Nicole Snobelen, founder of The Abby Fund, Sept. 10, 2018. Liam McInnis / GAZETTE

Nicole Snobelen speaks of Keanna, a 12-year-old girl who spends most days in hospitals dealing with a rare kidney disease. Nicole says Keanna is scheduled for a kidney transplant, following a previous, unsuccessful attempt. She also talks about Merial, a 17-year-old girl with a cheerful personality who struggles with daily social interactions because of her Asperger syndrome diagnosis.

Nicole knows first-hand what it’s like coping with endless hospital visits to treat her chronic illnesses. For six years — since she was 20 — she’s been battling interstitial cystitis, a chronic bladder condition that feels like a constant bladder infection. She also suffers from endometriosis, where cells lining the inside of the uterus grow outside of it, mimicking a menstrual cycle and causing internal bleeding.

Yet, Nicole keeps a positive attitude and a smile on her face, putting sick children like these girls at the forefront of her life: she constantly thinks about them, and it's clear when talking with her. 

"These kids don't deserve what they go through," she says as she tries to hold back tears. "It's sad and emotional but also inspiring and empowering to see no matter what they go through that they keep fighting."

Enduring weeks on end of being questioned and examined, eating bland food off a tray, and finding no privacy in sterile hospital rooms is something no child wants to face. But through these children's darkest days, Nicole, whom they call their “fairy godmother,” helps bring smiles to their faces.

The Abby Fund, a non-profit founded by Nicole, gives children with illnesses a moment away from their pain and suffering through a creative outlet. Nicole gained a new perspective on life through her hardships, finding fulfillment in managing an online handmade clothing store called Evelynn, which uses its proceeds to support The Abby Fund. She discusses the unimaginable struggle of children with serious illnesses, describing the hardship she’s familiar with. Even through her own struggles, her dedication to improving sick children’s lives transcends beyond family ties, as she becomes connected to each child through their shared experiences.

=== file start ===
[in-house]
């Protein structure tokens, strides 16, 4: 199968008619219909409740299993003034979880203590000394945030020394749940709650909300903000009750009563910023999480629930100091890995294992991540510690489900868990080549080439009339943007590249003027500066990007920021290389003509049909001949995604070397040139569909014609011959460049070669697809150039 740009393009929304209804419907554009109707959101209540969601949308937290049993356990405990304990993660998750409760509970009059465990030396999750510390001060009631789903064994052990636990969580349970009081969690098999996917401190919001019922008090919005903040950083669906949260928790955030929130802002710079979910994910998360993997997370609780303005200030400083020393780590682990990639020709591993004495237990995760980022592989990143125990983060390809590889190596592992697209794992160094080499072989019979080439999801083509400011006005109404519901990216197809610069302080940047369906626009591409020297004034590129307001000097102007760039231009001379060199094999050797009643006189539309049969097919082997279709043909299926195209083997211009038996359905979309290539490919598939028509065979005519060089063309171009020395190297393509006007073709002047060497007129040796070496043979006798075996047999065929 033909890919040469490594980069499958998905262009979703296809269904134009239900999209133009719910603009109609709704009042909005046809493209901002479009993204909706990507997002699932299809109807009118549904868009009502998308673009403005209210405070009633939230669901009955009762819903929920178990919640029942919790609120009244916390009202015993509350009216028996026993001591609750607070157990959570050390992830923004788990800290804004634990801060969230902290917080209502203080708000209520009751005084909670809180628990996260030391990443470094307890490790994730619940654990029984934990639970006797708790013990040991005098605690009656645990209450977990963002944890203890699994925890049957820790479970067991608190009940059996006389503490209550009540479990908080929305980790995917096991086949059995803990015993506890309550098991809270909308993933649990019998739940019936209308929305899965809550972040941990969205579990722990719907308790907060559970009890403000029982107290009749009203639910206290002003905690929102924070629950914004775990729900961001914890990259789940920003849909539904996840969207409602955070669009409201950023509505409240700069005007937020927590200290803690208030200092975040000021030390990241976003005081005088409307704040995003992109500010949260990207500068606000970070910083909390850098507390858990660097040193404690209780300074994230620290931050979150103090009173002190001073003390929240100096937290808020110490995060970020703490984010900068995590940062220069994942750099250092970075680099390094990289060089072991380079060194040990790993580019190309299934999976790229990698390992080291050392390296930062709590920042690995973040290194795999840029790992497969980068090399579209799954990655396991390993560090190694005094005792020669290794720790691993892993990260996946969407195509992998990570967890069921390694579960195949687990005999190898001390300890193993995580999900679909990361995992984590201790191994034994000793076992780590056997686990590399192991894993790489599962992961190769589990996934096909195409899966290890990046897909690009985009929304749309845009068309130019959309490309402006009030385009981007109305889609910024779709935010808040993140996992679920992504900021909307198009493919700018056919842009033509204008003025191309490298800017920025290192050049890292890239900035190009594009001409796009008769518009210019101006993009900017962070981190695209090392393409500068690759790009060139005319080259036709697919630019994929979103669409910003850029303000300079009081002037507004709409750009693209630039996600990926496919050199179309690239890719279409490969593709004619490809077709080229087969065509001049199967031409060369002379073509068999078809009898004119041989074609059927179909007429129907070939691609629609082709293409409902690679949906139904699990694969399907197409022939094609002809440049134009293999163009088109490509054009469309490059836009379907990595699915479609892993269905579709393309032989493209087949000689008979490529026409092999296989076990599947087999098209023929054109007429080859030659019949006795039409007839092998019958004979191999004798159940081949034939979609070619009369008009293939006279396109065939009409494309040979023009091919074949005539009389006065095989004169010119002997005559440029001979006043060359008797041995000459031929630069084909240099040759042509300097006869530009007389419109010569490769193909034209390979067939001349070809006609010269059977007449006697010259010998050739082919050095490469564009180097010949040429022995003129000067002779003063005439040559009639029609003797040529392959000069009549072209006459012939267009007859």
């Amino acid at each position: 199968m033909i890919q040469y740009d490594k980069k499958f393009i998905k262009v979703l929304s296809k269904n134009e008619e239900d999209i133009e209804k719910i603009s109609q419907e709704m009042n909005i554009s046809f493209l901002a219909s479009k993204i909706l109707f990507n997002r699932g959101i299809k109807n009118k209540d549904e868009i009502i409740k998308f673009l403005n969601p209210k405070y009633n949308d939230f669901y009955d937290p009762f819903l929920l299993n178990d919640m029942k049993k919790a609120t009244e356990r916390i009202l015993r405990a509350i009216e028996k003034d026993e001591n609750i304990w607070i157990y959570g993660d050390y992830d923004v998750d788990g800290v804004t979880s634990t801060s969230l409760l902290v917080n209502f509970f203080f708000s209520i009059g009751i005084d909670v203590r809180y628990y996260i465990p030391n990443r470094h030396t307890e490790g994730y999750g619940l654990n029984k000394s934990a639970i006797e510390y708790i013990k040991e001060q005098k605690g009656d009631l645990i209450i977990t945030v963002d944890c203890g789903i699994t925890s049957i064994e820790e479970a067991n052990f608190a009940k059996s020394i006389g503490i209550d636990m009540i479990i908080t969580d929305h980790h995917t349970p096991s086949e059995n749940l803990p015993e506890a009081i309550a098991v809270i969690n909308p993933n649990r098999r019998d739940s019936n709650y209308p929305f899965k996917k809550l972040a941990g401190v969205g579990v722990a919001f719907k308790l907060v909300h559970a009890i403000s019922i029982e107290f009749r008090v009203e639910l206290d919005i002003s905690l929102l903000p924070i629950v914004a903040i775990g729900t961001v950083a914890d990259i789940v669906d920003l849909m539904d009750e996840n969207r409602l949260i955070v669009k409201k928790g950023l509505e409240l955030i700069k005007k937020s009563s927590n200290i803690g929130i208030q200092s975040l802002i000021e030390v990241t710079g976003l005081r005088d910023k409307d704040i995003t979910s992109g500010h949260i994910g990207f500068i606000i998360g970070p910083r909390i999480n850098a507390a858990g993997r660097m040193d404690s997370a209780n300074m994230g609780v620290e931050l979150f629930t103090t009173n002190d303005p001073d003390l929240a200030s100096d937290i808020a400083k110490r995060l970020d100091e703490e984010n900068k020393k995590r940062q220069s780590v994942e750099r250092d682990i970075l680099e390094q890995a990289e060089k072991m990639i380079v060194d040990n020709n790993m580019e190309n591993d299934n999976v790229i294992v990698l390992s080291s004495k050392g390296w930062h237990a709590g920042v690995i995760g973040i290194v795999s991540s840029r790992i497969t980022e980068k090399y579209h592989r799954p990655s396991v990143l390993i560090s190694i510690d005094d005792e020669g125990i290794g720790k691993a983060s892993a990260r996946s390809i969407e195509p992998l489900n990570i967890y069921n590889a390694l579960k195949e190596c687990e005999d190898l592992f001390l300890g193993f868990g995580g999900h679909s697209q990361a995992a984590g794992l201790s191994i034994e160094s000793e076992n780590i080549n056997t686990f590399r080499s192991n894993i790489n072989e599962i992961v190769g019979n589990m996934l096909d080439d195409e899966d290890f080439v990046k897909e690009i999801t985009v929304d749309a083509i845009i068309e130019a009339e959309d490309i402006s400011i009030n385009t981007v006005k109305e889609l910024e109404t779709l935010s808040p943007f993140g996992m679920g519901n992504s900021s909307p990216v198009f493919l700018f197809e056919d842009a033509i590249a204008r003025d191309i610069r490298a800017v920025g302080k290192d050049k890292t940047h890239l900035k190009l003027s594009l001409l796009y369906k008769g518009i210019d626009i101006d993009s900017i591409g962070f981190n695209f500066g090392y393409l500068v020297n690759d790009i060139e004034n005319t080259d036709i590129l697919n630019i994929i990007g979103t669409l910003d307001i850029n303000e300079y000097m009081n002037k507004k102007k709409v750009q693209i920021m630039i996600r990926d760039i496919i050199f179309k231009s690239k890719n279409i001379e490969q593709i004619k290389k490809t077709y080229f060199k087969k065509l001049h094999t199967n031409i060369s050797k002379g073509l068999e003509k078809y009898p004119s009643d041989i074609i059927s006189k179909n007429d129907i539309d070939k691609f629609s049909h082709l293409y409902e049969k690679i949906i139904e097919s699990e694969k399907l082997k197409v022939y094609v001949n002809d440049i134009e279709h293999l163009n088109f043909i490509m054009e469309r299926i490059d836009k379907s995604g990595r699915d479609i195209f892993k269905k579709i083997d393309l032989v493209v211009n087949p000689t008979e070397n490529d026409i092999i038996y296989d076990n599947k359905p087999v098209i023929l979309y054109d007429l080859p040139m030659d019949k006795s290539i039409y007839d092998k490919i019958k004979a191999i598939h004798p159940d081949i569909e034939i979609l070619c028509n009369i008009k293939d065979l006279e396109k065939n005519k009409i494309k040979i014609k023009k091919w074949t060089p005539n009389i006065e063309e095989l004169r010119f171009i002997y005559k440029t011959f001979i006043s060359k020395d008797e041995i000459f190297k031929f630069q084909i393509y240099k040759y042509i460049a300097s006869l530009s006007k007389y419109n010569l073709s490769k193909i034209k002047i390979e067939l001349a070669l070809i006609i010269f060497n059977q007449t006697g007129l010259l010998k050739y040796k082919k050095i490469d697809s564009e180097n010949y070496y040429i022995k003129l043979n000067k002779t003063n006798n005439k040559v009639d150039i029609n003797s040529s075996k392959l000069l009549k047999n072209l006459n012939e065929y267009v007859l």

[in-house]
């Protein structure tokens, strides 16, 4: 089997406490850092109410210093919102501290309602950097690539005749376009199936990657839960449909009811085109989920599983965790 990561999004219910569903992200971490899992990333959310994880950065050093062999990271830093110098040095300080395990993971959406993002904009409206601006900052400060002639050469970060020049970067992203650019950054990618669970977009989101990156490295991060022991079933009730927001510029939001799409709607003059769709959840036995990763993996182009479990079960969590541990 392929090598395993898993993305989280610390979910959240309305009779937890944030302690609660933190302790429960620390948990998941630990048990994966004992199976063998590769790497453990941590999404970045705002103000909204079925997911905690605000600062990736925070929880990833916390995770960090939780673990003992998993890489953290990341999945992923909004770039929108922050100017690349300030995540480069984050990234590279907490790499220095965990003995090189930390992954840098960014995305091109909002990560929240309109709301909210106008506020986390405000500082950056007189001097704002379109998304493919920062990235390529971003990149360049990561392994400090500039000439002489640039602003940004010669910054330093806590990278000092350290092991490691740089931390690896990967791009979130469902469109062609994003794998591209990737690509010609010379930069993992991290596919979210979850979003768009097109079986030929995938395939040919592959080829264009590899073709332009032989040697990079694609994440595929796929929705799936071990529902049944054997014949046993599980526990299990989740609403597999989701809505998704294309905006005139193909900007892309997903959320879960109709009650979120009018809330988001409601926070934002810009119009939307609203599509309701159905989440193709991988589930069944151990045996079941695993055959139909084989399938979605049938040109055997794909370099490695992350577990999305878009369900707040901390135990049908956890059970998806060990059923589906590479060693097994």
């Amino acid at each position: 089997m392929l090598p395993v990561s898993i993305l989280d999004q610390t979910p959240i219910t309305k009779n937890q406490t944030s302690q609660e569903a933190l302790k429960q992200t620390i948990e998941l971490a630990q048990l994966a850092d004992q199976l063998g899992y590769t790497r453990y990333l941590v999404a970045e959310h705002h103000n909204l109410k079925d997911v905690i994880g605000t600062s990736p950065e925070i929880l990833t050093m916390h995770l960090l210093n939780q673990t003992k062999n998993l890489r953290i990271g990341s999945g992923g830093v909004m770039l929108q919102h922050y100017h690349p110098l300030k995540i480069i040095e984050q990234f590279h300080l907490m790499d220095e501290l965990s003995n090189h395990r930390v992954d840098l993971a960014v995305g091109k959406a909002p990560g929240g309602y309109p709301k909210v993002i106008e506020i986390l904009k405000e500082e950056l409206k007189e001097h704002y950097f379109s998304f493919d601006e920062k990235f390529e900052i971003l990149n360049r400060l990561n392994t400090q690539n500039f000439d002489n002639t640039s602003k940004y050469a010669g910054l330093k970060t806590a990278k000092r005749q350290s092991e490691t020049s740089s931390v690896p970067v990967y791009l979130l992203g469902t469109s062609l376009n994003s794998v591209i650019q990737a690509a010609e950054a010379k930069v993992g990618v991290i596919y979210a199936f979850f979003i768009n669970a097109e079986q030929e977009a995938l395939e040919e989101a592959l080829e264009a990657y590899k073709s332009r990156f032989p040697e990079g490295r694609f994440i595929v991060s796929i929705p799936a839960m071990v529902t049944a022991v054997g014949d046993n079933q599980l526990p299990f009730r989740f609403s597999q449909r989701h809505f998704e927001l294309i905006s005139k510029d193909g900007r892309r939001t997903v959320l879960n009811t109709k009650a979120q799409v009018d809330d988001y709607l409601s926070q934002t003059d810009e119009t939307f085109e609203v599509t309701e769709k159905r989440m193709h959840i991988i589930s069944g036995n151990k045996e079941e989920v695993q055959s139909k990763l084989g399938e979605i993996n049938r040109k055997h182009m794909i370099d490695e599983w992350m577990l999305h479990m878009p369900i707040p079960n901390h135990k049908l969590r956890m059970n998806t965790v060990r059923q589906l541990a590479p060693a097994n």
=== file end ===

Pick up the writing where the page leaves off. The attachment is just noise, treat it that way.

It’s with Nicole’s hard work and wholeheartedness, and incubators such as Western Accelerator and Propel Entrepreneurship, that the program continues growing. Each child brings their imagination to life through The Abby Fund by designing their own dresses or superhero capes, which Nicole then hand-crafts. Each piece takes between one and 15 hours to create, as Nicole replicates the hand-drawn items down to every detail. So far, she’s granted wishes for 92 children.

“At the time when I was just a startup, I couldn’t afford to do a lot, so I only did one [dress], but after meeting with [Keanna] in the hospital, I just knew in that moment that I had to do this for as many kids as I possibly could,” she says.

From a young age, Nicole’s grandparents encouraged her love for fashion, convincing her to follow her ambitions of becoming a fashion designer; she graduated Fanshawe College with an undergraduate fashion design diploma.

“I’ve always had a drive to give back in some way,” she explains. “So I started my clothing line, and at Christmas, I would give my dresses away to women who couldn’t afford them.” 

Every spring, Nicole hosts a benefit fashion show where the children she's working with can showcase their new clothing. This year is the fifth-annual show, and the proceeds fundraise for The Abby Fund, allowing her to continue granting wishes. The ambitious but humble entrepreneur lives gratefully and delights in watching the children walking the runway wearing their custom-made dresses. She admits she grows emotional seeing the children’s happy faces, knowing she’s made a difference in their lives, and they in hers.

"[The children] make me look at life very differently," she expresses. "I'm so thankful for everything that I have, the good things and the bad. Even the bad things teach you lessons, and meeting with these kids has just changed my entire perspective on life."

The Abby Fund provides a magical gift to these children, but Nicole claims it’s really the children who give her hope and fulfillment to continue her work. The fairy godmother really does exist after all.